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Back in the days of all manual, focusing your lens was a skill that every photographer had master. Focusing used to be that thing that made your camera an extension of your hand, therefore a direct extension of your photographer’s eye. That whole agenda came to an end in the early 1990s with the arrival of autofocus systems that were able to actually focus faster than us humans.
That is another key frame along the medium’s timeline. Where new technology started a chain reaction that changed the face of photography forever. Until the appearance of mirrorless cameras that is.
A photographer looking to purchase a new lens for their mirrorless camera in 2016 might find that there are many manual focus lenses made nowadays alongside the autofocus ones. That means one thing: the market has said the word, manual focus is not dead.
Feed your spirit with the following thoughts to learn how manual focusing can make you a better photographer.
Doing versus supervising
And old carpenter once said, “If you want something done right the first time, do it yourself.” That was always reiterated when a new machine came to the industry to perform a task better, faster, and more efficient than a trained man could ever do.
Instead of being a skilled craftsman, now all you need to know is how to make sure that the machine is doing its job, that’s the truth about an autofocus camera. It is one thing for your brain to rotate the focusing ring with your left hand and stop rotating at the correct focus, and a whole different thing to wait for the green light or beep confirming focus has been achieved.
Sometimes you might choose to use only one central focusing point, lock it on your subject and then recompose your frame. That way you are still doing some of the work yourself, but you do it by pressing a button rather turning a ring with your left hand.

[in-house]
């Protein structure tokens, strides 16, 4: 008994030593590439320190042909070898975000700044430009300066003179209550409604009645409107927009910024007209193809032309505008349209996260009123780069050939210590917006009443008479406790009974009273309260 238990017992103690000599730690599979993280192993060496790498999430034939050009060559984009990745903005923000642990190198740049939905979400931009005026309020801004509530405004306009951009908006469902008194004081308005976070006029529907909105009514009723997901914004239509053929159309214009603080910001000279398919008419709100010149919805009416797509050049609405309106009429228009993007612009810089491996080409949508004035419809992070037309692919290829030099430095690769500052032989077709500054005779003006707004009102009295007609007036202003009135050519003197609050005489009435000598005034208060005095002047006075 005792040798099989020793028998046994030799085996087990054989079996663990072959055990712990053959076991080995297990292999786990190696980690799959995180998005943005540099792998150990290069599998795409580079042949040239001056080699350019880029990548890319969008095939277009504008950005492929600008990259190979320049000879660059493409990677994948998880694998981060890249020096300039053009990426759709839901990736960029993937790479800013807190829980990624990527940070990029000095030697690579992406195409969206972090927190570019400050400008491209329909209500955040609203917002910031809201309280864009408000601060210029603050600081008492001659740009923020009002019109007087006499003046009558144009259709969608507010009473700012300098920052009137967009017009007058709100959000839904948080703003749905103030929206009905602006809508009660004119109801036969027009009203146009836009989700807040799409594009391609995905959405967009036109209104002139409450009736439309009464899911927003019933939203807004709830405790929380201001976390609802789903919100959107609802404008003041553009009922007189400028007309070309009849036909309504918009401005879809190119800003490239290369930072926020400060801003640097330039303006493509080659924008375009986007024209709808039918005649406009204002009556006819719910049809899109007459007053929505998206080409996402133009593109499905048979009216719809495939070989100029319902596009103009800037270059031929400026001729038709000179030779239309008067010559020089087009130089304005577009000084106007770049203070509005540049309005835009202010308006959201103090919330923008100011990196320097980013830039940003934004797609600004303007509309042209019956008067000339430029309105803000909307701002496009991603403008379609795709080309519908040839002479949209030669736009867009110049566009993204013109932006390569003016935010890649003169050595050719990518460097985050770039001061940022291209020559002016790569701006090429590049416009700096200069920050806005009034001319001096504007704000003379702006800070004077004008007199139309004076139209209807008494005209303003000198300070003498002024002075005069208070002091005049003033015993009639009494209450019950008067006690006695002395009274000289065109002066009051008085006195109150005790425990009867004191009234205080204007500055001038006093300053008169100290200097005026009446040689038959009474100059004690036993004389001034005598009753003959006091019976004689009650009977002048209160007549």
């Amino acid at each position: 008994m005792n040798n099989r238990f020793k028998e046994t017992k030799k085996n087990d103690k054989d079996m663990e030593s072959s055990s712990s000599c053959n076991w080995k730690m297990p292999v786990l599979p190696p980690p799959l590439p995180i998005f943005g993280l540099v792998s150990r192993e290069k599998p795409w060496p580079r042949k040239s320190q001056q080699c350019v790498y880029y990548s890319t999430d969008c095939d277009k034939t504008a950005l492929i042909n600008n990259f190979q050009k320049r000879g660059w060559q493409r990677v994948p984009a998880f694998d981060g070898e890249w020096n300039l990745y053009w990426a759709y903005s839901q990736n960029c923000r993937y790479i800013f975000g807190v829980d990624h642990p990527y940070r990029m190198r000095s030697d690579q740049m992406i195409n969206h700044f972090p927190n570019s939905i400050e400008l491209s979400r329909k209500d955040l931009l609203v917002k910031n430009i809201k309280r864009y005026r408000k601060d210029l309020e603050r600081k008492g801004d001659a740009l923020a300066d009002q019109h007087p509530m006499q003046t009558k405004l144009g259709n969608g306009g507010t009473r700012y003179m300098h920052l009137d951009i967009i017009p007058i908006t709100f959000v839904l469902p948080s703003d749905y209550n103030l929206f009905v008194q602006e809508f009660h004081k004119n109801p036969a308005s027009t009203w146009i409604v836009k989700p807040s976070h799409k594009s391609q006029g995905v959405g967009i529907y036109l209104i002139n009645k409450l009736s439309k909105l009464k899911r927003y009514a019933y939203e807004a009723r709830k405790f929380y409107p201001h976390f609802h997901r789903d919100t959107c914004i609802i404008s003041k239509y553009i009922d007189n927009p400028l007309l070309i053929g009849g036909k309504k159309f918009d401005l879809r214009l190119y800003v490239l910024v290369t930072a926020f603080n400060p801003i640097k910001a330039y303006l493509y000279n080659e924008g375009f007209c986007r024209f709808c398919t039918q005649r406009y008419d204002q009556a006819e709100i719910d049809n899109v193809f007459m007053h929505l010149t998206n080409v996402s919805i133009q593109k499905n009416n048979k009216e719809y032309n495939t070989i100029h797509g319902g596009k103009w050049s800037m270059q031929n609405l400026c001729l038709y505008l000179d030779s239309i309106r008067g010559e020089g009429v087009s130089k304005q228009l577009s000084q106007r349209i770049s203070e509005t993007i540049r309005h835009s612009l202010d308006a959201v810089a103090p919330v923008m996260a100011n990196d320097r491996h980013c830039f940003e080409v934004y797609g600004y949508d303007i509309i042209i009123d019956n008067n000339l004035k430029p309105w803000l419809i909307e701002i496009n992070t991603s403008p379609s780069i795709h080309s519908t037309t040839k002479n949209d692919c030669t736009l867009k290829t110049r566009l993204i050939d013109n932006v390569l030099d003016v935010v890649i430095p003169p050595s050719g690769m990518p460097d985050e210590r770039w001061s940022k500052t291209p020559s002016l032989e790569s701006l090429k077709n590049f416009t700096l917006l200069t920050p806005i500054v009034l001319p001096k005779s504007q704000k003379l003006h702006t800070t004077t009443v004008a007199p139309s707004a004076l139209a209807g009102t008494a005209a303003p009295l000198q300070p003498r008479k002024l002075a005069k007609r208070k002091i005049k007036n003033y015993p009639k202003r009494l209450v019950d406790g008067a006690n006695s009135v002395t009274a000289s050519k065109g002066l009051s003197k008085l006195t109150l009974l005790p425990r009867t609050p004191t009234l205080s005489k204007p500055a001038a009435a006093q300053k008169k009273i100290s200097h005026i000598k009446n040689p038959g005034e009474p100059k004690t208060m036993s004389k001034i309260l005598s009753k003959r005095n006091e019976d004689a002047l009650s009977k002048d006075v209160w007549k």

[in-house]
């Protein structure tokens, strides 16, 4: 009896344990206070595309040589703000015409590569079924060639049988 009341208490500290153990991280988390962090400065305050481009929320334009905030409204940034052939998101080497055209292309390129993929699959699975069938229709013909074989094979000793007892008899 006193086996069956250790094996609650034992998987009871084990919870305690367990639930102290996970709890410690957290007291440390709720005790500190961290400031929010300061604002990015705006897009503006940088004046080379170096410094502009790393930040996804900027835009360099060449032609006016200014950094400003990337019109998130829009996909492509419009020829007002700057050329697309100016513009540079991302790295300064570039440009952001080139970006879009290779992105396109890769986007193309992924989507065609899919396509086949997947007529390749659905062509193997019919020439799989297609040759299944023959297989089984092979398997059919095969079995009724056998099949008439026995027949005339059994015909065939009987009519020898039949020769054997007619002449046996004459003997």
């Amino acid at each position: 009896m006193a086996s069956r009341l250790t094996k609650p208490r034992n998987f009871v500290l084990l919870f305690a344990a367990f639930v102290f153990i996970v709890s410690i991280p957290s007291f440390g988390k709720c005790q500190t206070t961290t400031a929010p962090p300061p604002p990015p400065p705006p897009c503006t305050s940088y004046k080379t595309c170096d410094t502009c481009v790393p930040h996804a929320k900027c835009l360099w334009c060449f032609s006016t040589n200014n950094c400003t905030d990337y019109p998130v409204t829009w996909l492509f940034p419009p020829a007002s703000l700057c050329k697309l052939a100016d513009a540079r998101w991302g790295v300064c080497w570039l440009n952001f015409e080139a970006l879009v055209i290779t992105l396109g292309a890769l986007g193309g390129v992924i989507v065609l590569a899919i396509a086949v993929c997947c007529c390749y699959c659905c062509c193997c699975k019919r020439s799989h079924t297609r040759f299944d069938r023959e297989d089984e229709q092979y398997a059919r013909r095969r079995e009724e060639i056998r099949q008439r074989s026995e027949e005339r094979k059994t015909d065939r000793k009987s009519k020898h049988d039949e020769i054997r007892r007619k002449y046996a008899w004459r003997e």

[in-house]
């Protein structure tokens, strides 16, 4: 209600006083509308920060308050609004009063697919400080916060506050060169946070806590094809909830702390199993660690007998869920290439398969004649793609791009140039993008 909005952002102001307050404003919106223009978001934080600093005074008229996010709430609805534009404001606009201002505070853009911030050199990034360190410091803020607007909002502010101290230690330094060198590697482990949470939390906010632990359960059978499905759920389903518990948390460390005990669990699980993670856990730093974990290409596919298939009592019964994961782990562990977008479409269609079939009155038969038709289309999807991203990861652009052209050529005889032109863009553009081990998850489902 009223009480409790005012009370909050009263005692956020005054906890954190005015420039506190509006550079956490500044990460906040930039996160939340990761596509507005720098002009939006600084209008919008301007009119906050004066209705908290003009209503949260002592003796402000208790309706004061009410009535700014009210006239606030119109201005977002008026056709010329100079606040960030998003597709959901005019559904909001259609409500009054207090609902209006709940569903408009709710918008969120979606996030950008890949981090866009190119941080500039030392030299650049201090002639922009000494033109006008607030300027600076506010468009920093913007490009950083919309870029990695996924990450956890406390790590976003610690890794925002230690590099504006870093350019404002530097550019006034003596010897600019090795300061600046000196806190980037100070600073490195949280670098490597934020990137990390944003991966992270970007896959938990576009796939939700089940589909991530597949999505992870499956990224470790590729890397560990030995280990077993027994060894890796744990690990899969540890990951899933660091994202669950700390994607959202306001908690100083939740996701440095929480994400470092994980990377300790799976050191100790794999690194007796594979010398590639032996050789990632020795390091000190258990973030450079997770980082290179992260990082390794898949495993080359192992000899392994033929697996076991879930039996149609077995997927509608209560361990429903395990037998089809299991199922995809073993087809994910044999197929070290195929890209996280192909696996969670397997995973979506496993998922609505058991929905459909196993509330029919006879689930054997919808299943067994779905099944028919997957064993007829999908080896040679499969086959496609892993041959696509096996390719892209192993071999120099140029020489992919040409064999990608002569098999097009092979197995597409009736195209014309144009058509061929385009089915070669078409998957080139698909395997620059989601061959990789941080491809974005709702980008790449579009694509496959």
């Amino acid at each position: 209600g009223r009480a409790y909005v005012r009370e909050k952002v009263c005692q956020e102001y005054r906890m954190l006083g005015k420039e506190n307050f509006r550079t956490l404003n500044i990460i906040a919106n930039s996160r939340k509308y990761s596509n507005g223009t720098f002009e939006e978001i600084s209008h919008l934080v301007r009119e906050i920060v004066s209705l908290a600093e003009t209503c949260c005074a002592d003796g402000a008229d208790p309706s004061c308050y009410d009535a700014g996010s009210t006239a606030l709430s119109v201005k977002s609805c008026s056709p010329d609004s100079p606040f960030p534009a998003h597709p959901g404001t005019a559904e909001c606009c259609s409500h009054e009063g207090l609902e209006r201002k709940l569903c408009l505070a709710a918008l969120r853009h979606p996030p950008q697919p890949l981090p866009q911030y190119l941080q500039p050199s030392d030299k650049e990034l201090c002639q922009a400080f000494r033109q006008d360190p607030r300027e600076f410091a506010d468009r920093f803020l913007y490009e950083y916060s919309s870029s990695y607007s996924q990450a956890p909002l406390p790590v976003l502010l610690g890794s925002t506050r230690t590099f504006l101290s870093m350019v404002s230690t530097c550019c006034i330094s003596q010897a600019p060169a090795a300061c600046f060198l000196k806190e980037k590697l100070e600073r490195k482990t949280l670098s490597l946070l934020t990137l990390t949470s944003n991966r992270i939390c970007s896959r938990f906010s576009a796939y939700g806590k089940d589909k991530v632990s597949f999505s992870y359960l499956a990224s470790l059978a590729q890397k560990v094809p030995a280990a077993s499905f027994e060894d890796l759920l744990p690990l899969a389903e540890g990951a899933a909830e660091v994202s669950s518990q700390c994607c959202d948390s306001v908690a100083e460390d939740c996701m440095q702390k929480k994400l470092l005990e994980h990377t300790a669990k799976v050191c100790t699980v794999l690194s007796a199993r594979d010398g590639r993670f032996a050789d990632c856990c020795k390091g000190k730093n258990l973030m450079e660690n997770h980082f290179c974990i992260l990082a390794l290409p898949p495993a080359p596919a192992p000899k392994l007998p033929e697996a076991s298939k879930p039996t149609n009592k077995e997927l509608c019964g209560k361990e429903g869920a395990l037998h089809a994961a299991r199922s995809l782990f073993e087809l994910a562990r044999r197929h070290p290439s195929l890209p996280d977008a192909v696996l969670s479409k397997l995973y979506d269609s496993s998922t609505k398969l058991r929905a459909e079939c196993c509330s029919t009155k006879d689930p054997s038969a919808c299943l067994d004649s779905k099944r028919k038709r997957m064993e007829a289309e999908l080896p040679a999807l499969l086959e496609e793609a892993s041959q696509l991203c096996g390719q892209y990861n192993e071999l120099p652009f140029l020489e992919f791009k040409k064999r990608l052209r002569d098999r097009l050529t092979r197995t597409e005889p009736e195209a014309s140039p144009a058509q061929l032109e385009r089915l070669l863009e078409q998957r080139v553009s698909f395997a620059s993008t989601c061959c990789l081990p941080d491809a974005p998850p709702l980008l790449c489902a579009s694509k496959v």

Pressing a button (or half-pressing the shutter, in most cases) is a very different connection between your hand and the machine than turning a ring with your left hand. Allowing your hand to learn the feel of the lens. Letting your hand know when and where to turn the dial and where to stop. It takes a greater effort of your brain, but only until your muscles learn it and bypass the need to think about the action. Then it frees your brain to think about the picture. In autofocus mode, your brain always has to check on the machine, make sure that focus is where you want it. That takes brain power every time. Brain power that could have been used to be more creative.
The need for speed
It’s true, the autofocus machine is indeed faster at turning the lens to the right distance than any human hand will ever be. But then it needs to wait for the brain to approve it before the shutter is pressed all the way and the photo is taken. So it is actually you that slows down the machine.
There are ways to overcome the speed limit of manual focus. For example, one way is to pre-focus on the distance your subject will be positioned at the moment of exposure. This is a technique that was very popular among sports photographers in the days before predictive dynamic autofocus. It required a fair amount of planning and knowing the nature of your subject. A property that let to visualization of the final image even in sports photography.